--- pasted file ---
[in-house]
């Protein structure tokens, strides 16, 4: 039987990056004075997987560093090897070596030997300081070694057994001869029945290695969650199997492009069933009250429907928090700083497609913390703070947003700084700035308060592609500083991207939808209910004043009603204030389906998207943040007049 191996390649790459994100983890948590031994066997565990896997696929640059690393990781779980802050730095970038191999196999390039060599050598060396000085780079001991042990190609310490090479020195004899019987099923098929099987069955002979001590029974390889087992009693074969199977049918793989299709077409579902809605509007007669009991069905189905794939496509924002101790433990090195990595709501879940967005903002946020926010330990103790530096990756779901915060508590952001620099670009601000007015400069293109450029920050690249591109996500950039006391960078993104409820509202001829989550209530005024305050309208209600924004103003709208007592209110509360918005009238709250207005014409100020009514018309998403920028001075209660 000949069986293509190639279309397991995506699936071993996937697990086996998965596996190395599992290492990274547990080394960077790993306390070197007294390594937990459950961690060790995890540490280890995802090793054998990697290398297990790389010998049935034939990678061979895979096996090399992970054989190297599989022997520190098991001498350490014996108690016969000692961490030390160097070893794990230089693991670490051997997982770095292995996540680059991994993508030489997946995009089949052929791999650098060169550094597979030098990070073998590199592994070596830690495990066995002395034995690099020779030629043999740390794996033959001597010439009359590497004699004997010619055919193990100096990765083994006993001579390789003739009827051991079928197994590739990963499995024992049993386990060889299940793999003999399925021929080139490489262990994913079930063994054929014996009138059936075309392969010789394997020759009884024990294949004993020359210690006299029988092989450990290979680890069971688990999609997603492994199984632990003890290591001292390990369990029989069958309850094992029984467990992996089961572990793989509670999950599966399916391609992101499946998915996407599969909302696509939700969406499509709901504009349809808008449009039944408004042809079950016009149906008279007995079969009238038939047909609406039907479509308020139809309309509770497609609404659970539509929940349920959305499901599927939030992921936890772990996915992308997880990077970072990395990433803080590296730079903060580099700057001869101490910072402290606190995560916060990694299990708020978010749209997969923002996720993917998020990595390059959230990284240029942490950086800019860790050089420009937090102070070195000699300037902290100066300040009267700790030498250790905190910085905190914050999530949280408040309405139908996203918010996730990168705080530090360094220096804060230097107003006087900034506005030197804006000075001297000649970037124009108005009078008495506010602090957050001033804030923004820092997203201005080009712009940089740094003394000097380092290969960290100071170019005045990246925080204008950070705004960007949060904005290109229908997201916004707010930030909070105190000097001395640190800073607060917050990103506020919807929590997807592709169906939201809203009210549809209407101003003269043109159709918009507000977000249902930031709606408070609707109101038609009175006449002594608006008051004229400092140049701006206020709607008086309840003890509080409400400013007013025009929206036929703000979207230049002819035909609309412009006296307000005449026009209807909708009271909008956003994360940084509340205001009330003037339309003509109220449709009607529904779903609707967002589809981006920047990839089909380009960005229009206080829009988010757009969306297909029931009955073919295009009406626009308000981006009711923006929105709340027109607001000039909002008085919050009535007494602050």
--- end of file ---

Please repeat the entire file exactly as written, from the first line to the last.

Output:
[in-house]
């Protein structure tokens, strides 16, 4: 039987990056004075997987560093090897070596030997300081070694057994001869029945290695969650199997492009069933009250429907928090700083497609913390703070947003700084700035308060592609500083991207939808209910004043009603204030389906998207943040007049 191996390649790459994100983890948590031994066997565990896997696929640059690393990781779980802050730095970038191999196999390039060599050598060396000085780079001991042990190609310490090479020195004899019987099923098929099987069955002979001590029974390889087992009693074969199977049918793989299709077409579902809605509007007669009991069905189905794939496509924002101790433990090195990595709501879940967005903002946020926010330990103790530096990756779901915060508590952001620099670009601000007015400069293109450029920050690249591109996500950039006391960078993104409820509202001829989550209530005024305050309208209600924004103003709208007592209110509360918005009238709250207005014409100020009514018309998403920028001075209660 000949069986293509190639279309397991995506699936071993996937697990086996998965596996190395599992290492990274547990080394960077790993306390070197007294390594937990459950961690060790995890540490280890995802090793054998990697290398297990790389010998049935034939990678061979895979096996090399992970054989190297599989022997520190098991001498350490014996108690016969000692961490030390160097070893794990230089693991670490051997997982770095292995996540680059991994993508030489997946995009089949052929791999650098060169550094597979030098990070073998590199592994070596830690495990066995002395034995690099020779030629043999740390794996033959001597010439009359590497004699004997010619055919193990100096990765083994006993001579390789003739009827051991079928197994590739990963499995024992049993386990060889299940793999003999399925021929080139490489262990994913079930063994054929014996009138059936075309392969010789394997020759009884024990294949004993020359210690006299029988092989450990290979680890069971688990999609997603492994199984632990003890290591001292390990369990029989069958309850094992029984467990992996089961572990793989509670999950599966399916391609992101499946998915996407599969909302696509939700969406499509709901504009349809808008449009039944408004042809079950016009149906008279007995079969009238038939047909609406039907479509308020139809309309509770497609609404659970539509929940349920959305499901599927939030992921936890772990996915992308997880990077970072990395990433803080590296730079903060580099700057001869101490910072402290606190995560916060990694299990708020978010749209997969923002996720993917998020990595390059959230990284240029942490950086800019860790050089420009937090102070070195000699300037902290100066300040009267700790030498250790905190910085905190914050999530949280408040309405139908996203918010996730990168705080530090360094220096804060230097107003006087900034506005030197804006000075001297000649970037124009108005009078008495506010602090957050001033804030923004820092997203201005080009712009940089740094003394000097380092290969960290100071170019005045990246925080204008950070705004960007949060904005290109229908997201916004707010930030909070105190000097001395640190800073607060917050990103506020919807929590997807592709169906939201809203009210549809209407101003003269043109159709918009507000977000249902930031709606408070609707109101038609009175006449002594608006008051004229400092140049701006206020709607008086309840003890509080409400400013007013025009929206036929703000979207230049002819035909609309412009006296307000005449026009209807909708009271909008956003994360940084509340205001009330003037339309003509109220449709009607529904779903609707967002589809981006920047990839089909380009960005229009206080829009988010757009969306297909029931009955073919295009009406626009308000981006009711923006929105709340027109607001000039909002008085919050009535007494602050």